Migas

Good for what ails you.
Photograph by Jody Horton

Some years ago, I dispatched a lifelong aversion to scrambled eggs over a plate of migas at Austin’s legendary Las Manitas. It was a revelation. Apparently, all that those bland, rubbery little curds needed was to be subjected to a well-seasoned griddle, lashed to rafts of toothsome corn tortilla, and blitzed with spicy green chiles and fresh tomatoes. Properly called huevos revueltos con migas (migas meaning “crumbs”), this humble creation springs from the grand tradition of scraping together something out of nothing. It is one of many adaptations of a Spanish “peasant dish” that, in its simplest form, consists of bits of day-old bread pan-fried with garlic. In central Mexico, migas is a garlicky soup thickened with stale bolillos and amped up with pig parts. As for the version we Texans know and love, it’s believed to hail from the border region, as so many good things do, and though it may be slightly less exotic, it’s no less soul-affirming. Indeed, the traditionally meatless meal is a go-to during Lent in some households. Though if there’s one thing every iteration of this dish is known for, it’s as an antidote to spirituous overindulgence, the sort that inspires a whole different kind of penitence.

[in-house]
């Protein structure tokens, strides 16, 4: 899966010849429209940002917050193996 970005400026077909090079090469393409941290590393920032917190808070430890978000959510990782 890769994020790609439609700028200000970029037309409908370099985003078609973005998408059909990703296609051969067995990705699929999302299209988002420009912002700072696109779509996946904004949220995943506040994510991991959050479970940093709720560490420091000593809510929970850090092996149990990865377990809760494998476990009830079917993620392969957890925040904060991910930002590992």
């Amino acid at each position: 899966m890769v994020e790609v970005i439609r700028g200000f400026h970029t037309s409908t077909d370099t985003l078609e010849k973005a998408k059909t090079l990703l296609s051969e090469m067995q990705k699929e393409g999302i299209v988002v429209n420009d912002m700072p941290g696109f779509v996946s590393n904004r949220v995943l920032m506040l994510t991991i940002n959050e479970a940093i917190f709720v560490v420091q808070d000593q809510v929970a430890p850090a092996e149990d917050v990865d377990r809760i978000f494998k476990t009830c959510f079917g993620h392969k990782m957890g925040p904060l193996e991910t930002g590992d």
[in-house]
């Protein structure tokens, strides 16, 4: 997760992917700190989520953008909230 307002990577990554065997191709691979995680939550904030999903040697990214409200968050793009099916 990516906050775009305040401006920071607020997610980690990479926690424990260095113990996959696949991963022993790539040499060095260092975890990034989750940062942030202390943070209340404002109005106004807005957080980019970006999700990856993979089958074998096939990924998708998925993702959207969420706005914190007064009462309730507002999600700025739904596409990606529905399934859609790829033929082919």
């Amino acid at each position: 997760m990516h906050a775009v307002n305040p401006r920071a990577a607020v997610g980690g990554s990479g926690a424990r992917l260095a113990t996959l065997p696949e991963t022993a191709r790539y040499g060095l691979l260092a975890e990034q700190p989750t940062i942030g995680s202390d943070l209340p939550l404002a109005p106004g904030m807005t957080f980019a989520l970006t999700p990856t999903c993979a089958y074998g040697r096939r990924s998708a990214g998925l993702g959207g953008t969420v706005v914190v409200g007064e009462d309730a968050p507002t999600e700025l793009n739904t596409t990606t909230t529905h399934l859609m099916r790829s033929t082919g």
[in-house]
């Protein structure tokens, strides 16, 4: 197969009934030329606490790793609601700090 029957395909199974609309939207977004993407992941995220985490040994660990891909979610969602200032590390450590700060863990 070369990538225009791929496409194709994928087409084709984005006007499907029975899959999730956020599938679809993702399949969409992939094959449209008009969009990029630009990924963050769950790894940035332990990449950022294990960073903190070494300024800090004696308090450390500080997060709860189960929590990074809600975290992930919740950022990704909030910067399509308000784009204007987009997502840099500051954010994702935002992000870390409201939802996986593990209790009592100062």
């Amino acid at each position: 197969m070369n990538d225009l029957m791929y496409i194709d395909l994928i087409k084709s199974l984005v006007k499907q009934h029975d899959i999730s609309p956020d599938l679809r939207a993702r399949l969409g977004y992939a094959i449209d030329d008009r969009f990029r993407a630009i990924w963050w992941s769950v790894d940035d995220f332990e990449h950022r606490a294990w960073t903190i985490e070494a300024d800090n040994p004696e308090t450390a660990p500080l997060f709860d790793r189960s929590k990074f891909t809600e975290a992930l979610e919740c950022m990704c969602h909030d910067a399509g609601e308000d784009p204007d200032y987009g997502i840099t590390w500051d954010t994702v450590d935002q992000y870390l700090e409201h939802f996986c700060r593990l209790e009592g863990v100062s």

Vaquero Migas

(Serves 6)

16 yellow corn tortillas
vegetable oil for frying
12 eggs, beaten
1/2 teaspoon salt
1/2 teaspoon freshly ground pepper
1 cup grated cheese, like cheddar or a good Mexican white (some argue that cheese is not traditional; I feel sad for them)
1/4 cup finely chopped onion
1/4 cup finely chopped firm but ripe tomato
2 finely chopped jalapeños 

Cut the tortillas into rectangles, about 1 by 2 inches. Heat 1 1/2 inches of oil over medium-high heat (if you have a favorite cast-iron skillet, this would be a good time to use it). When the oil is hot but not smoking, fry the tortilla pieces, stirring to keep them from sticking together. Before they are crisp, transfer the chips to a plate covered with paper towels to drain. Set aside. 

Discard about half the oil (or a little more if you’re alarmed), return the skillet to the heat, and add the eggs. Add the salt and pepper and stir constantly. As the eggs begin to set, add the tortilla chips and continue to stir, scraping the bottom of the pan. When the eggs reach a soft scramble, fold in the cheese, followed by the onion, tomato, and jalapeño. Serve right away, preferably with hot flour tortillas and refried beans.

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